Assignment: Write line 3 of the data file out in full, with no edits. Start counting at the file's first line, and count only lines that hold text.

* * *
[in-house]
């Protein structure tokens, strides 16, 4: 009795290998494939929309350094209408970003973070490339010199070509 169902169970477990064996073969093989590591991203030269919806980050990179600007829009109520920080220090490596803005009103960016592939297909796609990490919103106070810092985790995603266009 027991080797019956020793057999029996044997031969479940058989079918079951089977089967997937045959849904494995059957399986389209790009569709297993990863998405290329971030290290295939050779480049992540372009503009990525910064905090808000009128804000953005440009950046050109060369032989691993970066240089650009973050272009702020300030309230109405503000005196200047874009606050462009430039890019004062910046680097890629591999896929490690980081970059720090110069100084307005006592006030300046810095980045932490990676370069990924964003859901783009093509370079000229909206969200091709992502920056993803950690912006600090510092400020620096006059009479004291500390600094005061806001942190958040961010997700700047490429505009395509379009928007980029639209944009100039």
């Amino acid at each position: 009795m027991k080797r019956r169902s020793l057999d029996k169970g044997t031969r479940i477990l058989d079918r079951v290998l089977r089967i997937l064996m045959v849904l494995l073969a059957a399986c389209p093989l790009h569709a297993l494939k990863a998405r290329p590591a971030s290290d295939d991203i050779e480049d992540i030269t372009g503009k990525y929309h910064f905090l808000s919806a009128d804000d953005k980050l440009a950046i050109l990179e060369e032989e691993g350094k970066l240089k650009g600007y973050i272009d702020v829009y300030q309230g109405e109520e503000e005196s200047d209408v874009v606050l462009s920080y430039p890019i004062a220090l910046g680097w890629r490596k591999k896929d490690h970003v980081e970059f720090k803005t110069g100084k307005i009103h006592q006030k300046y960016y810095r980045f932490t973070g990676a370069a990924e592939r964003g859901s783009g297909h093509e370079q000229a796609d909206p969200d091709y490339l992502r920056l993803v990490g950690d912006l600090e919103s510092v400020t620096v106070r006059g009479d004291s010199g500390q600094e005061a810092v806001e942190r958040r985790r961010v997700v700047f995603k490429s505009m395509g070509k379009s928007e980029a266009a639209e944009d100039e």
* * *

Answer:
């Amino acid at each position: 009795m027991k080797r019956r169902s020793l057999d029996k169970g044997t031969r479940i477990l058989d079918r079951v290998l089977r089967i997937l064996m045959v849904l494995l073969a059957a399986c389209p093989l790009h569709a297993l494939k990863a998405r290329p590591a971030s290290d295939d991203i050779e480049d992540i030269t372009g503009k990525y929309h910064f905090l808000s919806a009128d804000d953005k980050l440009a950046i050109l990179e060369e032989e691993g350094k970066l240089k650009g600007y973050i272009d702020v829009y300030q309230g109405e109520e503000e005196s200047d209408v874009v606050l462009s920080y430039p890019i004062a220090l910046g680097w890629r490596k591999k896929d490690h970003v980081e970059f720090k803005t110069g100084k307005i009103h006592q006030k300046y960016y810095r980045f932490t973070g990676a370069a990924e592939r964003g859901s783009g297909h093509e370079q000229a796609d909206p969200d091709y490339l992502r920056l993803v990490g950690d912006l600090e919103s510092v400020t620096v106070r006059g009479d004291s010199g500390q600094e005061a810092v806001e942190r958040r985790r961010v997700v700047f995603k490429s505009m395509g070509k379009s928007e980029a266009a639209e944009d100039e």